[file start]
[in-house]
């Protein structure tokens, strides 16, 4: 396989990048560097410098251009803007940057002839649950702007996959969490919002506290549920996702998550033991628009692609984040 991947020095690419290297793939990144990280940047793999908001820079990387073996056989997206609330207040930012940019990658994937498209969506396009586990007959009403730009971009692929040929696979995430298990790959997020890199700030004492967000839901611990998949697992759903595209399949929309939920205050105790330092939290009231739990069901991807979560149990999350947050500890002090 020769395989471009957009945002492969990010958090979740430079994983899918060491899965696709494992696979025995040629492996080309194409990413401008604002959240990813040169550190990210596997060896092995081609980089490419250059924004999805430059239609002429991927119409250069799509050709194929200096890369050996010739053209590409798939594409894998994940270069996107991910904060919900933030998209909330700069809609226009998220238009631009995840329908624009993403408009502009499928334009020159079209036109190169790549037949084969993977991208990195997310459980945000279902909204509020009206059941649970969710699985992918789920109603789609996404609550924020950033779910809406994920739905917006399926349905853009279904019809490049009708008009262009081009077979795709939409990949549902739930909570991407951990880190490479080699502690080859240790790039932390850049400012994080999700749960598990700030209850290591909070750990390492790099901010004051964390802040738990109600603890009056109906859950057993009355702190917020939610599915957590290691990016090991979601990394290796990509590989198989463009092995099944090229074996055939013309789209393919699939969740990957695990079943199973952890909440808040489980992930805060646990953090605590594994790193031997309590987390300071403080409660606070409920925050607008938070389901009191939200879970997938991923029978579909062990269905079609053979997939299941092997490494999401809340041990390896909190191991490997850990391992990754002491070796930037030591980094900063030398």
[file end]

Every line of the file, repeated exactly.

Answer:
[in-house]
């Protein structure tokens, strides 16, 4: 396989990048560097410098251009803007940057002839649950702007996959969490919002506290549920996702998550033991628009692609984040 991947020095690419290297793939990144990280940047793999908001820079990387073996056989997206609330207040930012940019990658994937498209969506396009586990007959009403730009971009692929040929696979995430298990790959997020890199700030004492967000839901611990998949697992759903595209399949929309939920205050105790330092939290009231739990069901991807979560149990999350947050500890002090 020769395989471009957009945002492969990010958090979740430079994983899918060491899965696709494992696979025995040629492996080309194409990413401008604002959240990813040169550190990210596997060896092995081609980089490419250059924004999805430059239609002429991927119409250069799509050709194929200096890369050996010739053209590409798939594409894998994940270069996107991910904060919900933030998209909330700069809609226009998220238009631009995840329908624009993403408009502009499928334009020159079209036109190169790549037949084969993977991208990195997310459980945000279902909204509020009206059941649970969710699985992918789920109603789609996404609550924020950033779910809406994920739905917006399926349905853009279904019809490049009708008009262009081009077979795709939409990949549902739930909570991407951990880190490479080699502690080859240790790039932390850049400012994080999700749960598990700030209850290591909070750990390492790099901010004051964390802040738990109600603890009056109906859950057993009355702190917020939610599915957590290691990016090991979601990394290796990509590989198989463009092995099944090229074996055939013309789209393919699939969740990957695990079943199973952890909440808040489980992930805060646990953090605590594994790193031997309590987390300071403080409660606070409920925050607008938070389901009191939200879970997938991923029978579909062990269905079609053979997939299941092997490494999401809340041990390896909190191991490997850990391992990754002491070796930037030591980094900063030398």